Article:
Hilton Hotels worldwide reduced energy use by 13.6%, carbon
output by 20.2%, waste output by 26.8%, and water use 13.1%
between 2009 2014.40
In 2013, TUI Travel took 3.8 million customers to hotels
with sustainability facili es, featured over 1,200 hotels
with sustainability cer fica ons, and reduced average per
passenger carbon emissions by 9.3%. In addi on, 94% of
their aircra are now fi ed with fuelsaving blended
winglets, reducing fuel burn by up to 5%.41

Elevated bungalows that oer ocean views without damaging

the dunes are a great example of green design.

4 Transforming the Way the World Travels

In the end its all about protec ng our product. If the product
TheDes na onCasefor our des na ons arent protected in environmental and
social terms then people wont want to visit them; it is as
ResponsibleTourism simple as that.
JohnDeVial,HeadofFinancialProtec on,ABTA45
In recent years, increasing a en on has been focused on
protec ng and enhancing environmental and social SurveysandSta s csshow
sustainability within en re tourism des na ons, and not
simply within individual businesses. Tools for measuring and The UNWTO predicts that ecotourism, nature, heritage,
criteria for cer fying green des na ons are gradually being cultural and so adventure tourism will grow rapidly over
developed, including by UNWTO, European Union, Na onal the next two decades and global spending on ecotourism is
Geographics Geotourism Program, Ethical Traveler, expected to increase at a higher rate than the tourism industry
EarthCheck, Green Globe, and Sustainable Travel as a whole.46
Interna onal. In November 2013, the Global Sustainable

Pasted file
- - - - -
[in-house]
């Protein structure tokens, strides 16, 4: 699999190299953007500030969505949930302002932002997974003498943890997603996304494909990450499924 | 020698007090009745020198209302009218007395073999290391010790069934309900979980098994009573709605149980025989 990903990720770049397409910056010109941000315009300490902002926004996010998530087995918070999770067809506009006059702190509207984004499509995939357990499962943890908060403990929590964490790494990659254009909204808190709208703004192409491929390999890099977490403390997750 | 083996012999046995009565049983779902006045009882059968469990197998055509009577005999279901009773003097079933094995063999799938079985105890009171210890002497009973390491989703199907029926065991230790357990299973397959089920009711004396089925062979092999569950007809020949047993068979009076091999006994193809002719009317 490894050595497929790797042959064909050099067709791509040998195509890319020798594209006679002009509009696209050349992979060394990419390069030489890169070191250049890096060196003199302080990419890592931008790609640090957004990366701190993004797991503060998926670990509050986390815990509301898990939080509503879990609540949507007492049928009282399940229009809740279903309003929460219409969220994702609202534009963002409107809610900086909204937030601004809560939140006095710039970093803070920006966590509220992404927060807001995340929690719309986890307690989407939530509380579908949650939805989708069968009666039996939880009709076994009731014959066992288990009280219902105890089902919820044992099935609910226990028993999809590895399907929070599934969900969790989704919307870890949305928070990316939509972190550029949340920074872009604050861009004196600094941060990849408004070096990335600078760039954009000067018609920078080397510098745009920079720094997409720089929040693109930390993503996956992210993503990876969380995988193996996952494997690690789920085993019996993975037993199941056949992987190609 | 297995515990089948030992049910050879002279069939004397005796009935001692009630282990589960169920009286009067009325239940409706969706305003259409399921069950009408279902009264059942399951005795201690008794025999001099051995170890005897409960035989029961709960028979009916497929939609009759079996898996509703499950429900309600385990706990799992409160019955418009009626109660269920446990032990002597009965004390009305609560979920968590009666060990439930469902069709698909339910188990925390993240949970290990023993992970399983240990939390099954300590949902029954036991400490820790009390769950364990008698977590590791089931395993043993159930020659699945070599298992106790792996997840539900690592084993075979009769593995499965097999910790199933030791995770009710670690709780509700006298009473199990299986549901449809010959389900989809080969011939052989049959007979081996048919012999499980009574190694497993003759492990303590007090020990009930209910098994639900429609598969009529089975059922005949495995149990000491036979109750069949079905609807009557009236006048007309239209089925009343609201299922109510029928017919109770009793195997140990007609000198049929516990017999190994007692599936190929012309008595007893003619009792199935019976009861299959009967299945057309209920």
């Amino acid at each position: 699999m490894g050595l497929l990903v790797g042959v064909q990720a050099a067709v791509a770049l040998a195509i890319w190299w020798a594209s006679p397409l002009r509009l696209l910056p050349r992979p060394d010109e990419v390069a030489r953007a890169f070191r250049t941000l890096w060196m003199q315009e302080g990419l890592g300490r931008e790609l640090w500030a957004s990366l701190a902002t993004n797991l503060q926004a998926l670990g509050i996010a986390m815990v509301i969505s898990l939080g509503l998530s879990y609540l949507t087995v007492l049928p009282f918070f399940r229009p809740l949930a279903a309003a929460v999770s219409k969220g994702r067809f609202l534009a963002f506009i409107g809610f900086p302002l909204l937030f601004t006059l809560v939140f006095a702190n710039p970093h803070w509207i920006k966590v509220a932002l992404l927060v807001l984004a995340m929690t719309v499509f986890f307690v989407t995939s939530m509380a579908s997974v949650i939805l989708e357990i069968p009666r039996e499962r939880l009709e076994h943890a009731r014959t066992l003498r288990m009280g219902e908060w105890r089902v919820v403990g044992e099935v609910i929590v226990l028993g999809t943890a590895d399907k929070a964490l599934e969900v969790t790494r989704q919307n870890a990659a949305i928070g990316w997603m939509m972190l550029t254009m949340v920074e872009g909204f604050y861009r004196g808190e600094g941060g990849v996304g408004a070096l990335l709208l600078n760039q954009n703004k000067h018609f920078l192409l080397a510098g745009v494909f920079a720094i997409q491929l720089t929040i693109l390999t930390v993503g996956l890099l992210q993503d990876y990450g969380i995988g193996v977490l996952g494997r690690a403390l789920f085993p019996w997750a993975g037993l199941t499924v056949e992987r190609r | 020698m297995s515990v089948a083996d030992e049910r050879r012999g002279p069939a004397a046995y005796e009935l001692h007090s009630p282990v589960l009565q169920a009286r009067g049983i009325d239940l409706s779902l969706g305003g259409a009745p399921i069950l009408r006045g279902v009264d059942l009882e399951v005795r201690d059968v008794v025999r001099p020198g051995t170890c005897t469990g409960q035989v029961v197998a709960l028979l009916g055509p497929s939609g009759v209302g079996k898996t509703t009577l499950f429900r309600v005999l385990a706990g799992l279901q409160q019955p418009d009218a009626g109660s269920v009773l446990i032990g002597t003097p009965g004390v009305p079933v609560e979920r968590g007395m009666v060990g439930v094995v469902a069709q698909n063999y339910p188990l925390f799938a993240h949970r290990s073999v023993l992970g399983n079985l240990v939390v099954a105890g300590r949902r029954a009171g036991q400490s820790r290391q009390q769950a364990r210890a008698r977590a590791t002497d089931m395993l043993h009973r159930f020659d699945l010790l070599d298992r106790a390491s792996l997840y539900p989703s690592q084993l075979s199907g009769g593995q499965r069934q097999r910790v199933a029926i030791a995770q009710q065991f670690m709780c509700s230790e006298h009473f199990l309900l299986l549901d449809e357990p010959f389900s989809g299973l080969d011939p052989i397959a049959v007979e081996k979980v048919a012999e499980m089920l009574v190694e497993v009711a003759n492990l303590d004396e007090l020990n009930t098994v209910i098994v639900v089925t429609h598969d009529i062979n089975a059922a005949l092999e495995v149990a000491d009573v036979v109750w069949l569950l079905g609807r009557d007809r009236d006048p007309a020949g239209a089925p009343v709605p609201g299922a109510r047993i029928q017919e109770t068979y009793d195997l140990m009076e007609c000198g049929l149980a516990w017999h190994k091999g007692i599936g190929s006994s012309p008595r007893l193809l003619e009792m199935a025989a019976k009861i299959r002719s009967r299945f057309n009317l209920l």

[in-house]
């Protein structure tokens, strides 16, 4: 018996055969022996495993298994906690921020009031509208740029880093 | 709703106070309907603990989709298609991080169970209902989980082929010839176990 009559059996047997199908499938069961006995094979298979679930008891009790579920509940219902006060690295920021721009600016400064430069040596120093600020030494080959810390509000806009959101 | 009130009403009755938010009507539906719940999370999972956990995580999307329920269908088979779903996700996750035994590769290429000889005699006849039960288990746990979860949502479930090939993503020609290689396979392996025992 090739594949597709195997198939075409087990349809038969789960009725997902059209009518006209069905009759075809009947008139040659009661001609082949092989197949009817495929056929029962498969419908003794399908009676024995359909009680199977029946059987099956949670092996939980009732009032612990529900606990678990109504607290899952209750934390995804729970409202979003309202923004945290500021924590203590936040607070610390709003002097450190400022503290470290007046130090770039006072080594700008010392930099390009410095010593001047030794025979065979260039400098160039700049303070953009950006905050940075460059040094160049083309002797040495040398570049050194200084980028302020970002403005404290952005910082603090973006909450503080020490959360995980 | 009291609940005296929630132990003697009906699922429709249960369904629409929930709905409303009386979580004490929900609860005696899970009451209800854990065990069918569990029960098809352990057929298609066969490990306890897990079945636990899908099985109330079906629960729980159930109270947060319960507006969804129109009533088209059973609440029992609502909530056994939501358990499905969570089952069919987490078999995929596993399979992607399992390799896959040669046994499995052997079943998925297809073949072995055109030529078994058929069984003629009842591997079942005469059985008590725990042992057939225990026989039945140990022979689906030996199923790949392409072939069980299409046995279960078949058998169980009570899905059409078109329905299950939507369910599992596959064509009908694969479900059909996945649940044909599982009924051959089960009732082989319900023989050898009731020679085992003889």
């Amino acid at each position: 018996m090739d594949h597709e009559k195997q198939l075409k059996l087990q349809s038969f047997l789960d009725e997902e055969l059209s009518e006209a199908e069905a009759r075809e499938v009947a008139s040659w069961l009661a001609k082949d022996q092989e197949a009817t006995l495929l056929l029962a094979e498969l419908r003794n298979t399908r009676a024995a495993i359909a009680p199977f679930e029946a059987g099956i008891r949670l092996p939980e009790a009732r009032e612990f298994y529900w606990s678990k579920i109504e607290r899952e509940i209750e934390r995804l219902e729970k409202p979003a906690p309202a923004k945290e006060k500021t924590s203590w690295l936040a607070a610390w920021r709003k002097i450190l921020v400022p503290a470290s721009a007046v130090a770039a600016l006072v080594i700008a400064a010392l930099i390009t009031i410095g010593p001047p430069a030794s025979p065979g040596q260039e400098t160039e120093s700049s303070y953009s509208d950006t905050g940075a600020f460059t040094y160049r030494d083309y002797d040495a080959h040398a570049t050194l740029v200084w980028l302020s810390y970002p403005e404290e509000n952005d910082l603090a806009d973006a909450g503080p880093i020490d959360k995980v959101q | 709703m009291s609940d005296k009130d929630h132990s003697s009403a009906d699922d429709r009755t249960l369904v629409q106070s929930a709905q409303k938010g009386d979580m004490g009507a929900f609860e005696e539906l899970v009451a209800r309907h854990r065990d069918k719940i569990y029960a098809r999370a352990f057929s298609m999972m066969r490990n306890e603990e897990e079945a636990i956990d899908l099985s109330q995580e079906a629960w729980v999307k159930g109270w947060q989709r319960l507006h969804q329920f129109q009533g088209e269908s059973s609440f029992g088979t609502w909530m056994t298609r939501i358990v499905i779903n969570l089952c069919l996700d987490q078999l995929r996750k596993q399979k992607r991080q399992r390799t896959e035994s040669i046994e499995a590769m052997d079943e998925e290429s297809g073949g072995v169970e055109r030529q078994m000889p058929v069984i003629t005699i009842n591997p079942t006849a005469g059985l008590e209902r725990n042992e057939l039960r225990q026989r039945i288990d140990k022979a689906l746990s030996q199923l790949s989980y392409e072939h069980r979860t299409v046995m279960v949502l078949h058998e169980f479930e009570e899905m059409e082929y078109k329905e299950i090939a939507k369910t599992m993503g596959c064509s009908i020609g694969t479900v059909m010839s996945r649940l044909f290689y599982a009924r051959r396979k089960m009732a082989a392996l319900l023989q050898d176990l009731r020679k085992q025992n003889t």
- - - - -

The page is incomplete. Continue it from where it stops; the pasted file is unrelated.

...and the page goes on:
The worlds terrestrial PAs (protected areas) receive about 8
Tourism Council (GSTC) released its Criteria for Des na ons
billion visits per year of which 80% are in Europe and North
(GSTCD), which represents a common understanding of the
America[T]hese visits generate approximately US$ 600
minimum requirements for a sustainable des na on.
billion per year in direct incountry expenditure and US$ 250
Expertssay billion per year in consumer surplus, according to a 2015
academic study.47
"In a growing number of des na ons, the business leaders,
Ecotourism has made its mark worldwide as a popular way to
ci zens, and government authori es are realizing that
see the sights without leaving a trace. Such tourism could
safeguarding their dis nc ve sense of place cultural assets,
grow to 25% of the global travel market within six years and
natural habitats, historic feature, scenic appeal are essen al
account for US$ 470 billion per year in revenues, according to
for reaping the benefits of responsible tourism. A trend to
The Interna onal Ecotourism Society (TIES).48
Jonathan Tourtellot, Geotourism Editor, Na onal Des na ons are threatened by climate change impacts,